CONAN: Release him, not pursue him, in other words?
ANTONIO: Release him to the American government...
CONAN: Release him.
ANTONIO: ...and go in and get him.
CONAN: And let the Americans go and get him. And, well, there's sovereignty issues there. I'm not sure that that would be very popular either. But nevertheless, I take your point. Vernon Davidson, is there - he said that he would not - did not want to be turned over to the Jamaican authorities. Is there any way that you can get him to the - some arrangement could be made to have him go to the American embassy, something like that?
Mr. DAVIDSON: Well, you know, it's funny. I just got a call just before I - we hooked up, Neal, that there was an arrangement being made for him to surrender to the U.S. authorities. And somehow the deal fell true. We're not sure what caused it. My reporter is checking that out now. But you see, the problem is that in this scenario there are so many rumors floating about.
Mr. DAVIDSON: And we're not sure what is the truth, and that's why we check and double-check all the information that we receive.
Mr. DAVIDSON: But I - there are people here who believe that, as your caller just said, and not without good reason, that he has information that is very damning to the political, the present political directorate and also the people in the previous administration. And people here believe that both - people from both sides would rather him not be captured and extradited to the U.S.
CONAN: Thanks very much for the call, Antonio.
ANTONIO: Thank you.
CONAN: All right. There was a U.S. State Department narcotics report this year that described what it says is pervasive public corruption in the government of Jamaica as well as at Kingston's ports that facilitated the movement of drugs and money through Jamaica. Quote: "Corruption remains a major barrier to improving counter-narcotics efforts." Is that description of Jamaica accurate, do you think?
Mr. DAVIDSON: I think it's a little bit exaggerated. I would not doubt that there may be a few people within the administration who are involved. And I think that's one of the reason why the Americans are so intent on getting Mr. Coke. I don't think it's widespread within the government, and certainly government and certainly not, it's not, it's not, it's not coming from the top of the government as well.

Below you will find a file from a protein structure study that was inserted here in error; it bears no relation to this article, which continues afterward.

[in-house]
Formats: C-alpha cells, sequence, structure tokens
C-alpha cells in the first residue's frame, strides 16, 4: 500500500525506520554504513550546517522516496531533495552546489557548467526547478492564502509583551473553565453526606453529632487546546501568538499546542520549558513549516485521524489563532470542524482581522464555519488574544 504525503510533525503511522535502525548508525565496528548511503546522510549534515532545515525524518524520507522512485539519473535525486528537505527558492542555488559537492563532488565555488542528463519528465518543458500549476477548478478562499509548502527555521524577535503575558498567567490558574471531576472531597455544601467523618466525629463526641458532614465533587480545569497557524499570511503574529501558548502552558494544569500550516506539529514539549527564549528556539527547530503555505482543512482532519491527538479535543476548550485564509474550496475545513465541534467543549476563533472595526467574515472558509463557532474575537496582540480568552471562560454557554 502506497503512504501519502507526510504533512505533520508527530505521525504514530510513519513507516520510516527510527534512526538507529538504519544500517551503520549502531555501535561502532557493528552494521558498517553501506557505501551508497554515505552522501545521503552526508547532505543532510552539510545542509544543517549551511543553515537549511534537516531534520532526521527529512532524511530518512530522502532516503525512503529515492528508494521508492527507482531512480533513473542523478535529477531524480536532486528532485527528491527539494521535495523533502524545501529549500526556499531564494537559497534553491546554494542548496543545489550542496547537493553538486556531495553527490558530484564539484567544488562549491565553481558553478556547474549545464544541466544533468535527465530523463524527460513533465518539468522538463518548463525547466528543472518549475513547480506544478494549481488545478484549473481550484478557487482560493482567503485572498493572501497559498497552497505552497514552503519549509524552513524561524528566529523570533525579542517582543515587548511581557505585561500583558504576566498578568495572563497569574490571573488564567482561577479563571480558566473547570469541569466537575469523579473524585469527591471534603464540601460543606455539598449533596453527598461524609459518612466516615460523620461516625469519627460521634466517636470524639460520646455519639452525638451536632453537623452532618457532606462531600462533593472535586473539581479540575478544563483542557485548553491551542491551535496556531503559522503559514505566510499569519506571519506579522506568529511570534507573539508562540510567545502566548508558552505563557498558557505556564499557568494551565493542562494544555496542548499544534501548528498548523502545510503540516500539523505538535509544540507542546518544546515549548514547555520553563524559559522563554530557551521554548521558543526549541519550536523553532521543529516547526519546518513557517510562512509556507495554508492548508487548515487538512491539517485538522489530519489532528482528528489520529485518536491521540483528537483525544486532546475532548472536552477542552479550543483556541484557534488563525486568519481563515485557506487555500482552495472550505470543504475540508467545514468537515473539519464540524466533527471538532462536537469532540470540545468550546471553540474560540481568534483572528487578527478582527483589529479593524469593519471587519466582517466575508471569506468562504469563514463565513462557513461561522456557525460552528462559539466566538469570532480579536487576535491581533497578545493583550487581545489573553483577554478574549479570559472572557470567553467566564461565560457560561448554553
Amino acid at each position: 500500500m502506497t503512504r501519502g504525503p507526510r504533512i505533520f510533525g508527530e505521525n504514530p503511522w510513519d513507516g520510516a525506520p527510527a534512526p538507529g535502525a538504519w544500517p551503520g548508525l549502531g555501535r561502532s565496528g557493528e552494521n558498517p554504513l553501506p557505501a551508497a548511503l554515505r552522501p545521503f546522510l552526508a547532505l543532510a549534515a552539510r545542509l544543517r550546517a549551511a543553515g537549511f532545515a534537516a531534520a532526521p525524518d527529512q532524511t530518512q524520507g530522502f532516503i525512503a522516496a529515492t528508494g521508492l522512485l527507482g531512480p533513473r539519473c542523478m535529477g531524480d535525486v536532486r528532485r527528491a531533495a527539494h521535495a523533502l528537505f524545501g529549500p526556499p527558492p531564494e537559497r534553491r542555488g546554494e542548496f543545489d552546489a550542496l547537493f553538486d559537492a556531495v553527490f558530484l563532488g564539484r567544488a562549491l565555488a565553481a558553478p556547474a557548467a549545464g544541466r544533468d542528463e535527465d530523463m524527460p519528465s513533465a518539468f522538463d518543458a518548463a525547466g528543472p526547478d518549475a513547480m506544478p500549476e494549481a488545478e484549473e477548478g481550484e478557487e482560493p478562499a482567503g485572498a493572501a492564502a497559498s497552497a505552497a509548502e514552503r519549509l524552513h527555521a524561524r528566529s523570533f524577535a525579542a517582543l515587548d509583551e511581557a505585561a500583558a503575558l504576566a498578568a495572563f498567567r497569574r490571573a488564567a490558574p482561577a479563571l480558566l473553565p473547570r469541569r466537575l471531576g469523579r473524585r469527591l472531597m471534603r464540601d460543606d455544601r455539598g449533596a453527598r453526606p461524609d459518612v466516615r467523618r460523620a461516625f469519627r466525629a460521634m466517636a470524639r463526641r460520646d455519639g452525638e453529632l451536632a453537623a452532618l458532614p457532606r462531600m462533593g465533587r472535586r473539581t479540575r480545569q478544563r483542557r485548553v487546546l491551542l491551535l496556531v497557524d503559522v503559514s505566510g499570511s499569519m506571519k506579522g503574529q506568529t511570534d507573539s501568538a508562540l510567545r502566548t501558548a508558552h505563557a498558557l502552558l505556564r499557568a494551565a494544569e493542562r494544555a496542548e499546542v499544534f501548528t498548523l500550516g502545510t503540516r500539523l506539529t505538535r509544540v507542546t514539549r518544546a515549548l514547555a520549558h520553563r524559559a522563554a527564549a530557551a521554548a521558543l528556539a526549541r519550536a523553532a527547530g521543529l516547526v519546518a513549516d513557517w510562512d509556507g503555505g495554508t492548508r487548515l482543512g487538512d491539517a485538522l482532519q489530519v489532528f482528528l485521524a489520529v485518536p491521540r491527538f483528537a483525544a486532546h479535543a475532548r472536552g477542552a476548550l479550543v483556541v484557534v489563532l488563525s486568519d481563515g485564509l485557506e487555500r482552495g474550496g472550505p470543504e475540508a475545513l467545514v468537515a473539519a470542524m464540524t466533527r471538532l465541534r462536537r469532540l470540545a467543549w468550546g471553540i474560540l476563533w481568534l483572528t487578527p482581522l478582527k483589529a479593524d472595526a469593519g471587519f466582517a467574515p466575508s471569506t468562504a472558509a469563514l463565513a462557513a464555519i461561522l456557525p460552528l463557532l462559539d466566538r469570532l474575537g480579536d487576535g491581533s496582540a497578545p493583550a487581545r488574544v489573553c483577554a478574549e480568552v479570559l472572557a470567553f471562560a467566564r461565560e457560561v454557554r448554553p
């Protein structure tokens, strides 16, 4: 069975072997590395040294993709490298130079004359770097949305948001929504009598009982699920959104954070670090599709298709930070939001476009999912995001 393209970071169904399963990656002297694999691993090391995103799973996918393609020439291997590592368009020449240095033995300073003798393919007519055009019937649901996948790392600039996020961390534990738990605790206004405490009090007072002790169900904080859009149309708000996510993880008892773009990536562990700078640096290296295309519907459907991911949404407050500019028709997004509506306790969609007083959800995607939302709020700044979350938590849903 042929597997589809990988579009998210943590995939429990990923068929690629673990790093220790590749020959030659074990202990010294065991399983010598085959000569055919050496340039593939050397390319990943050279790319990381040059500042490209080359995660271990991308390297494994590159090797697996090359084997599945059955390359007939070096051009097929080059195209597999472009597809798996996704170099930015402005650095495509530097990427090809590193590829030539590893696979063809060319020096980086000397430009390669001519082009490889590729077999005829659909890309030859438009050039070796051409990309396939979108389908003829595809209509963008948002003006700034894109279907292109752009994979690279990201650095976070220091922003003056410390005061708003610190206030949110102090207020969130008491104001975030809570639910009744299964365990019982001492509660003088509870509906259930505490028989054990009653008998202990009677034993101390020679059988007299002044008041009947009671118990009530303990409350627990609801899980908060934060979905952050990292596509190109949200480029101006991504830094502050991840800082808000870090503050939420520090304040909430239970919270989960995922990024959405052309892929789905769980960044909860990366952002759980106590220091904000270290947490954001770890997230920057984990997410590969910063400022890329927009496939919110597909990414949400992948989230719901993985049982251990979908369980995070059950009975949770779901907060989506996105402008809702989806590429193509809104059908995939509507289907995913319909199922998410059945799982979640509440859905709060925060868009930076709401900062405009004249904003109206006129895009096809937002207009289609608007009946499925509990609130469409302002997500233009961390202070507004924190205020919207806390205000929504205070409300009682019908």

CONAN: All right. Let's get Andrew on the line. Andrew with us from Fort Atkinson in Wisconsin.
ANDREW (Caller): Good afternoon, gentlemen. I actually just came back from Kingston on Thursday morning. And I have one actual question, very important question for your guest. What a lot of people, regardless of their party, are talking about is this is the end of Bruce Golding, current prime minister's political career, because of how badly the whole situation was botched at that level.
Mr. DAVIDSON: Yes. Yeah, I think it's going to be very difficult for him to bounce back from this. He's been politically wounded. The whole affair, starting from last August when he - when it became clear that he was resisting this extradition, and then the recent revelation that he sanctioned this approach through the U.S. law firm Manatt, Phelps & Phillips to lobby on behalf of the fellow - of Mr. Coke. Surprisingly, there are some people in the know who have told us that he's actually just taking the blame because he didn't -he got a lot of the information after the fact.
Really and truly, that says quite a bit about his leadership, because if you have people inside your organization who are doing these things without clearing them with you first, it suggests that you don't have your hands firmly on the reins as you should. I think he's very, very wounded. I can't see the ruling party going back into an election with him as their leader. I think he's going to have to make some succession - some organization - some planning for succession and step down soon.
CONAN: Andrew, thanks very much for the call. Appreciate it.
ANDREW: Thank you.
CONAN: And Vernon Davidson, we thank you for your time. And of course our condolences on the tremendous loss of life there in Kingston and hopes that this can be resolved peacefully.
Mr. DAVIDSON: Thank you very much, sir.
CONAN: Vernon Davidson, executive editor of publication for the Jamaica Observer, with us today on the line from his office in Kingston, Jamaica.